Why fast-track grocery delivery apps could soon leave supermarkets on the shelf

Over the past year, you may have noticed the rapid growth in all kinds of app-based delivery services. For a while, supermarkets weren’t involved: traditionally, the industry does not grow very much. The margins are small, but predictable.

But something strange has happened: interest and investment in app-based delivery has exploded, with various fast-track services offering to have groceries at your door within a specified number of minutes. Weezy is the market leader in the UK, but you may also have heard of Fresh Direct or Sainsbury’s 60-minute delivery option, Chop Chop. Grocery is a multibillion-pound industry that appears to be in the midst of a massive disruption.

One of the most famous business cases here is the story of Webvan. It was one of the first grocery delivery apps, started in the late 1990s in the US, but it also offers a cautionary tale. It was fuelled by massive investment, all too common for the dotcom era. It built massive warehouses, and bought trucks, delivery vehicles and machinery in a bid to become a digitally enabled grocery delivery chain. It raised US$800m, and ended up bankrupt three years later.

So why is this rash of apps any different? Onlookers could be forgiven for seeing the massive losses posted by some of the companies, and thinking they could be heading in the same direction. Simultaneously, you may also wonder at the even larger investments that continue to pour into them. If you are confused about why this is possible, you’re not alone.

To understand why this is happening, you have to understand that grocery delivery apps are not in the grocery business. They are in the data and logistics business. Grocery delivery apps today are “four-sided marketplaces”. Most people are only familiar with two of these “sides”: the customer and the grocer. If you have had a really bad, or really good, delivery experience, then you are probably also familiar with the third, courier “side” of the market – while food producers/manufacturers make up the fourth.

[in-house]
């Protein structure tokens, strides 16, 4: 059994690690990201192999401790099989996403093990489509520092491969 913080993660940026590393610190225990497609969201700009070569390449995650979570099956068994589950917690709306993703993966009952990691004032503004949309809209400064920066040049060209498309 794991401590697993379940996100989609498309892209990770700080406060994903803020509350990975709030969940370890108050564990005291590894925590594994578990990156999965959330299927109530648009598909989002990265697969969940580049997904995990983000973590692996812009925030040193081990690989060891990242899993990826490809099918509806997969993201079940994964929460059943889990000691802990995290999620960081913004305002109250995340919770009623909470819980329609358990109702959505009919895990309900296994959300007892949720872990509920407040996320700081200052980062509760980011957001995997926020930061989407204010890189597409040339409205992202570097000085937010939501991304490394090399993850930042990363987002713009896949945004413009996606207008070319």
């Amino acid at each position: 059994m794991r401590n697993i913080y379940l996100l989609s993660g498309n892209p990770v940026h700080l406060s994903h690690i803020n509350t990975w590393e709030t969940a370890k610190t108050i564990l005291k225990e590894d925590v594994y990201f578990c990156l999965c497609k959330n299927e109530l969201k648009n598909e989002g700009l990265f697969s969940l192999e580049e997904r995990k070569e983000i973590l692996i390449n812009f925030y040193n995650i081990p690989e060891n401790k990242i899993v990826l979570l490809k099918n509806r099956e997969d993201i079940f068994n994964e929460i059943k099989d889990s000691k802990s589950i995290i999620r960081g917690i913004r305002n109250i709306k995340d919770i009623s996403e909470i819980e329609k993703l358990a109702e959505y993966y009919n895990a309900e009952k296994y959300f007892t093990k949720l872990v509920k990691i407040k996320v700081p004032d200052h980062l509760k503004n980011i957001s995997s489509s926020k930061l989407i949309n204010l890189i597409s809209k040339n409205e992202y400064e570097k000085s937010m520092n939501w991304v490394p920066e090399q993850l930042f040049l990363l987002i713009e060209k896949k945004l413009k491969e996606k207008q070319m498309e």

Delivery apps make money from all of these market participants. Customers pay the delivery cost, service fees and usually a mark-up on the groceries they purchase. The grocery chains pay a commission for each item sold. The couriers, typically classified as contractors, “pay” by forgoing the usual benefits of an employee, thus subsidising the cost of delivery, and the food producers/manufacturers pay for customer data and advertising within the apps.

You might think chains such as Tesco, Walmart and Aldi are better positioned than grocery delivery apps, because they’re so much bigger and have correspondingly large scale. However, it’s important to note the scale grocery chains have is largely a response to their low margins, and so doesn’t necessarily provide a competitive advantage. They have large operations, supply chains and shopfronts because competition has reduced their profits to a meagre 2% to 3%. They have to have tremendous scale not because they are thriving, but because it keeps them alive.

Which gets to the crux of why these delivery apps are different to Webvan – and why grocery chains might have a hard time competing with delivery apps. The two businesses have completely different economics: while supermarket chains sell groceries, these delivery apps sell access to supermarkets (and also to supermarket customers and their data). So, even though grocery delivery apps are still offering groceries on their platforms, they don’t have any of the infrastructure cost associated with the grocery business: employees, warehouses, trucks and costly shops. They only have the cost of moving electrons to power their website and coordinate armies of contractors.

To understand the explosion in grocery delivery apps, understand that growth-driven investors are betting not on the growth of the grocery business. Instead, investors are betting that grocery delivery apps represent an entirely new type of business, with fundamentally different margins and economics than the supermarket business.

Supermarket chains, trying to spin up their own grocery delivery services, are a lot like Webvan; a low-margin grocery store whose business model is only complicated by expensive logistics and delivery. Like Webvan, grocery chains trying to move into this space are equally likely to fail. Grocery chains will have to find their own unique ways to offer customer convenience, without compromising their own experience, supply chains, shopfronts and infrastructure.

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